A new biometrics system could “read” blood vessels under the skin using thermal imaging cameras – identifying people with an algorithm which its inventors claim would be “almost impossible to spoof.”
The pattern of blood vessels underneath the skin of our faces is as unique as fingerprints or irises, and can be detected easily with infrared thermal imaging cameras, the researchers from Jadavpur University in Kolkata, India, say. The algorithm devised by a team led by Ayan Seal can reveal blood vessels “down to the smallest capillary,” the team said. The algorithm has an accuracy of more than 97%.
“Rubber fingerprints can be made to simulate another person’s dabs while contact lenses can be fabricated to spoof someone’s iris so that an impostor could bypass biometric security measures,” the researchers say in a paper published in the International Journal of Computational Intelligence Studies.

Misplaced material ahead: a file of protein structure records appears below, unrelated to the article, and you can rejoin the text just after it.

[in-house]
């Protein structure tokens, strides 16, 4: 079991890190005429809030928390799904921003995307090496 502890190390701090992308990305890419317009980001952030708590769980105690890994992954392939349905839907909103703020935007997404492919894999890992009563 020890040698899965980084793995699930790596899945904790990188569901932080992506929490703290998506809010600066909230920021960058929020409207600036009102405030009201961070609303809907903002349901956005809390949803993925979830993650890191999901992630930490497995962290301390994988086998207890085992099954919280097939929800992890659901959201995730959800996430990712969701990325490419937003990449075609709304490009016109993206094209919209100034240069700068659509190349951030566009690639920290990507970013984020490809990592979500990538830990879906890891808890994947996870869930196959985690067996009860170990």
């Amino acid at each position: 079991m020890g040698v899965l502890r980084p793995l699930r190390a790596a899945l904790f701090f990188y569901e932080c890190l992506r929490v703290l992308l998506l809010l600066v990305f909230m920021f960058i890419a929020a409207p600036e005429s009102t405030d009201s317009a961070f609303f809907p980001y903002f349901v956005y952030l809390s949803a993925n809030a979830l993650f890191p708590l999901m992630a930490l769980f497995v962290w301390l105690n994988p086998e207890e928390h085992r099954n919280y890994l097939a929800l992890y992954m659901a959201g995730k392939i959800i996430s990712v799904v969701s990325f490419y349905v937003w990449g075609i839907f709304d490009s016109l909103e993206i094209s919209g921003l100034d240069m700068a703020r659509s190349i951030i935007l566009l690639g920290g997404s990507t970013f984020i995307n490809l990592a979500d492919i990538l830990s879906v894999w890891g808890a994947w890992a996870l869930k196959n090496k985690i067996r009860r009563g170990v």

“It would be almost impossible to create a realistic mask for an impostor to wear that simulated the pattern of blood vessels in someone’s face – because no matter how good the mask, the thermal imaging camera would be able to see the impostor’s blood vessels in their skin too and they would be unmasked, figuratively speaking,” the researchers say.
The technique is precise enough to be used in high-security situations, the researchers say, provided it is tied to a second form of identity such as photo ID or security cards.
Biometrics systems were once the preserve of business, but are increasingly being used in consumer electronics as companies seek more secure alternatives to password systems. An ESET report on biometric security and Windows 8 can be found here.
Author Rob Waugh, We Live Security